The first quarter of 2018 saw a significant pick-up in volatility both in its own right and certainly relative to the calm seen in 2017. January began very strongly for markets; S&P500 had its strongest start to the year since 1997 (+5.7%), as the themes present in 2017 of strong economic growth, moderate inflation and accommodative central banks continued to drive markets. However significant volatility ensued, initially on inflationary fears as job data in the US continued to be strong, then also with strong fiscal stimulus from the Trump tax plan. Later in the quarter, volatility was centred around different concerns, most notably the potential escalation of a trade war between the US and China (with the impact on economic growth). Increased levels of regulation on technology firms following Trump’s tweets on Amazon shipping costs and then, more significantly, breaches of data privacy by Facebook also added to volatility. The VIX hit an intra-day high of 50.3 and remained elevated for the remainder of the quarter. The change in regime can be illustrated by the volatility of volatility index (‘VVIX’) reaching an all-time high, surpassing levels seen during the financial crisis. Ultimately there was a material sell-off in equities and most developed markets were negative for the quarter; MSCI World returned -1.7%, S&P500 -1.2% and Eurostoxx 600 -4.7%, whilst emerging markets fared slightly better (MSCI EM +0.4%). Government bonds saw losses as interest rates rose most clearly in the US though all developed markets were impacted; US 10yr increased by 33bps to 2.74% whilst the German 10yr rose by 7bps to 0.49%. The more rate sensitive investment grade market (iBoxx IG -3.0%) performed more poorly than high yield (iBoxx HY -1.0%) though both were negative. Currency markets saw continued weakness of the USD (DXY -2.3%).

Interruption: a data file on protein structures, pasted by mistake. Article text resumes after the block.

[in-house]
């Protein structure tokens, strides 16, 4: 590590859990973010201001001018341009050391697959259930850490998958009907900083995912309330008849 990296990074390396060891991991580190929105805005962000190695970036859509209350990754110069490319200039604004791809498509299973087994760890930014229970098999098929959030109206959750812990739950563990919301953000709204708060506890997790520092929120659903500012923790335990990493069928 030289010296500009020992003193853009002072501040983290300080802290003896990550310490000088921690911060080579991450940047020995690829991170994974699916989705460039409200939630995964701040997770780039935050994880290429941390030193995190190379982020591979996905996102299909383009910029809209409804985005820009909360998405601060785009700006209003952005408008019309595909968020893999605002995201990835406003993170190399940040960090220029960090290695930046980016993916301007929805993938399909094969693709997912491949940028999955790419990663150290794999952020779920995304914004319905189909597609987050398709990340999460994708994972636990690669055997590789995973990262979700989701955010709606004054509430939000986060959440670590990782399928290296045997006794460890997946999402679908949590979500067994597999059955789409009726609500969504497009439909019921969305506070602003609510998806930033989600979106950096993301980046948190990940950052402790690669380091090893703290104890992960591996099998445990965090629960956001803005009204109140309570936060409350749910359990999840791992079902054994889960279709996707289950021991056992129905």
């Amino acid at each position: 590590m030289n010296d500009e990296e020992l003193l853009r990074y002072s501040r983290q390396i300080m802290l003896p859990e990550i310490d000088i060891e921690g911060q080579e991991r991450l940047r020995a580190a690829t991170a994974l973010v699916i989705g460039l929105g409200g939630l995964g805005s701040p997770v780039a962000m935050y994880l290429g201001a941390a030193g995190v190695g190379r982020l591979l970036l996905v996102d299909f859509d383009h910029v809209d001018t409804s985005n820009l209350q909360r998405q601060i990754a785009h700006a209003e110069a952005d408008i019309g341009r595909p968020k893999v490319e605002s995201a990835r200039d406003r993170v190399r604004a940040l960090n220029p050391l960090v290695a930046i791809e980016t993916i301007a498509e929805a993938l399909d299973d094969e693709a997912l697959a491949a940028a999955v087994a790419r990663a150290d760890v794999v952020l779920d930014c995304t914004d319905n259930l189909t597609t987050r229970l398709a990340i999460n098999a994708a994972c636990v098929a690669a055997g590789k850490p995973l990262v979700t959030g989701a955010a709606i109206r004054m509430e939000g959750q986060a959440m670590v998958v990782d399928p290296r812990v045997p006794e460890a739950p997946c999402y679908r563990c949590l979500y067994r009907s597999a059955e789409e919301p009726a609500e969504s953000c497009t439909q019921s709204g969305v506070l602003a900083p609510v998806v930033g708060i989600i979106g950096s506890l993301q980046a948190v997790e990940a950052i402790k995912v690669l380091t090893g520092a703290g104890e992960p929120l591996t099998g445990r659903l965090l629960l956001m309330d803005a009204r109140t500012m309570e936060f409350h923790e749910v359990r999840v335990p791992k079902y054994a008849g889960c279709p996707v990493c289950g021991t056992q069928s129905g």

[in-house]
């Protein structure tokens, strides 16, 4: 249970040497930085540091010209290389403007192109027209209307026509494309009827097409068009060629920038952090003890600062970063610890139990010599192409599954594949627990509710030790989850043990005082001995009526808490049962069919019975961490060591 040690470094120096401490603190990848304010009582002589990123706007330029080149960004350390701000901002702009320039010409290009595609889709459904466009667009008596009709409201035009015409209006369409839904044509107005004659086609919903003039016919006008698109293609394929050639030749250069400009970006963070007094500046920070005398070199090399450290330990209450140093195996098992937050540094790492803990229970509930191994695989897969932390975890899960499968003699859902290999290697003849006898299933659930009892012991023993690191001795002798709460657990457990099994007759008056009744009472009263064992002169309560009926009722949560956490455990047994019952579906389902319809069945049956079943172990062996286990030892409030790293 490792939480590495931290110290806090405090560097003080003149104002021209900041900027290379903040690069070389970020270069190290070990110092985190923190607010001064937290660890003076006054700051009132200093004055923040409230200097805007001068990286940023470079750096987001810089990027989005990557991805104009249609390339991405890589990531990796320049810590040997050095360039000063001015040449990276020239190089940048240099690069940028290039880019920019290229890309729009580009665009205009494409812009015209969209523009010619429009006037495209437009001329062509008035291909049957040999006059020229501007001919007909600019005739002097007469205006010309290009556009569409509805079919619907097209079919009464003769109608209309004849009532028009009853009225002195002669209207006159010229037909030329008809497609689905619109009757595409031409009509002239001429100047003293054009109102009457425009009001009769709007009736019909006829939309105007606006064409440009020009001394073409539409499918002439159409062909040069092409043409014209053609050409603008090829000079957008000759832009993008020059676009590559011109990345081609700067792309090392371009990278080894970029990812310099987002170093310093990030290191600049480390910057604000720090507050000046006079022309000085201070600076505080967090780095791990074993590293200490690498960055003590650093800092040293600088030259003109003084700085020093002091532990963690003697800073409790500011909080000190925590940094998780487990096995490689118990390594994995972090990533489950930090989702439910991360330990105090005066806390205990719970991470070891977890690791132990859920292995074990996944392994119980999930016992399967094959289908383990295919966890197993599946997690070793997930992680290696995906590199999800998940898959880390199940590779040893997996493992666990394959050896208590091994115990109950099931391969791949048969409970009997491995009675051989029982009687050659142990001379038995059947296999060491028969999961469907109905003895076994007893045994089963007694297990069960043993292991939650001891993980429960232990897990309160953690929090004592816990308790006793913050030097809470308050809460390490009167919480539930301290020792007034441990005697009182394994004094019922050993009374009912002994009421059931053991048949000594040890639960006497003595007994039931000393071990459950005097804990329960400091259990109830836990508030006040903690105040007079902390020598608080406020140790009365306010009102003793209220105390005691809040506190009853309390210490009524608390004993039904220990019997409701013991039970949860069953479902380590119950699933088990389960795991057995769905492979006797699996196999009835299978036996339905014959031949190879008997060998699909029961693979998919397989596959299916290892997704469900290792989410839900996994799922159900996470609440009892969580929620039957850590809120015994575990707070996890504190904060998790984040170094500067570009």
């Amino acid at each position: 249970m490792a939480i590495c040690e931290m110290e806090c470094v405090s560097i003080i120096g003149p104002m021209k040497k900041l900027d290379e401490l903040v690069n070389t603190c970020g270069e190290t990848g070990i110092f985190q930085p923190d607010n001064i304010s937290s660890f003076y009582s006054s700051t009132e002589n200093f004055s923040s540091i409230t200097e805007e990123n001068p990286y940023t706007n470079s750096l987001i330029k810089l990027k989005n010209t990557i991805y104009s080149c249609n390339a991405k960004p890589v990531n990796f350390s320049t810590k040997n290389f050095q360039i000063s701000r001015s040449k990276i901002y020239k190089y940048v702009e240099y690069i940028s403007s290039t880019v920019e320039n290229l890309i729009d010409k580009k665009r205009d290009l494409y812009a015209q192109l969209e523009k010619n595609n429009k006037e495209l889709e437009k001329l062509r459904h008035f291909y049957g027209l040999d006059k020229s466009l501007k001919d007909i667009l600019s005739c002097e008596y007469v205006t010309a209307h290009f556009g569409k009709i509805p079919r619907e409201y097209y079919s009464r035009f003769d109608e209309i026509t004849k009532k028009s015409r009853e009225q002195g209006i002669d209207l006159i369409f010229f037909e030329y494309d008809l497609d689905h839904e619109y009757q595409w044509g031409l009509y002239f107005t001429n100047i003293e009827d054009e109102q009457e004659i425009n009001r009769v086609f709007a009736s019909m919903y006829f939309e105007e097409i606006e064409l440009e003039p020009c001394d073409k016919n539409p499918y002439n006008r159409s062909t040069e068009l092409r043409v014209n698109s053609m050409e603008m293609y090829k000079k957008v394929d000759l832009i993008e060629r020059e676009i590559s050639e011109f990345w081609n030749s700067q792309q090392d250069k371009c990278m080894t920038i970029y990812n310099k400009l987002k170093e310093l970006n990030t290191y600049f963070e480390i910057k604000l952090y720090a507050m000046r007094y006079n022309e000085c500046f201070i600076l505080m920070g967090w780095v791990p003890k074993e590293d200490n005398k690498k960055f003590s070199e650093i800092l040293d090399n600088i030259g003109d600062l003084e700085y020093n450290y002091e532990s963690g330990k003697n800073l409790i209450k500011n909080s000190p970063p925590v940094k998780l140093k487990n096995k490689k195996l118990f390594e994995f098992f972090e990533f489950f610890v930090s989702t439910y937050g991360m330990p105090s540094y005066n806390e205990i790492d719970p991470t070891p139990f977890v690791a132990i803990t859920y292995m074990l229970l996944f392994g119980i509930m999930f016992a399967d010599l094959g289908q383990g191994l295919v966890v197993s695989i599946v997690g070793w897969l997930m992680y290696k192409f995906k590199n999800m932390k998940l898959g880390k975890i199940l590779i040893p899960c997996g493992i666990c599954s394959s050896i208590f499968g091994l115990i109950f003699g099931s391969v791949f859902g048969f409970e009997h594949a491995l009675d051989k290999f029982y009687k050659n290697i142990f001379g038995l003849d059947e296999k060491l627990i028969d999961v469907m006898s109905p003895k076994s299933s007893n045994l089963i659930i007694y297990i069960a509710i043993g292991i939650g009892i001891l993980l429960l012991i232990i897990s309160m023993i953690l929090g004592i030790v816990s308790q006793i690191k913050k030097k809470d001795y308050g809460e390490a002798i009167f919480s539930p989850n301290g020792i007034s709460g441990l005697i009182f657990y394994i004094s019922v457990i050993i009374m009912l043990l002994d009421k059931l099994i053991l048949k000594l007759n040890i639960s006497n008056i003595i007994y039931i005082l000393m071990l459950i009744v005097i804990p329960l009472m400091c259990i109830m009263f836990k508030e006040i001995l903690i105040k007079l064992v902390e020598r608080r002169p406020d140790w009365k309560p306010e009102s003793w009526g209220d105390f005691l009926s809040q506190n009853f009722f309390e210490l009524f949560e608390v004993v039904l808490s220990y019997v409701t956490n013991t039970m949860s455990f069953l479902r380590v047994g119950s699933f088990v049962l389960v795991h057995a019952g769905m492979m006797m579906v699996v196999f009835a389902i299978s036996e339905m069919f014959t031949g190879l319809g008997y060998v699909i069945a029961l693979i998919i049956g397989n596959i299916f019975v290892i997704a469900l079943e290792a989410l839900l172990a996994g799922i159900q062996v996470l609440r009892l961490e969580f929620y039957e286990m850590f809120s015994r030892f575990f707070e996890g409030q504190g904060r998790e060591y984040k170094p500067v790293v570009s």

The key risk to markets remains inflation and the potential rise in interest rates to counteract inflation, leading to a slow-down in the economy but also re-pricing of risk. The February monthly CPI increase of 0.5% in the US caught most unaware and led to high volatility in both bond and equity markets. The pace of increase of inflation has since moderated but the direction is certainly upwards. Core CPI in the US is now above 2%. The Fed’s preferred measure of PCE remains <2%, increasing modestly to 1.7% by end-Q1. We are not talking about hyper inflation or 1970s style high single digits, but just a normalisation which will lead central banks to exit their extreme policies.
Global growth generally remains robust and labour markets increasingly tight. The tax reform and fiscal spending package in the US also indicates a significant expansion in the fiscal deficit at a time of overall constrained excess capacity. This is somewhat counterintuitive and unprecedented. Increased fiscal spending typically and historically has occurred during and coming out of a recession, to increase demand as that of the private sector declines and reduce excess capacity, acting as something of a stabiliser on economic activity. This is the reverse with the real potential to cause accelerating inflation. The overall debt dynamics are also important. In a buoyant economy, the budget deficit is forecast to reach 7% GDP. One can only assume that this would be materially worse in the event of a recession or slow-down in economic activity.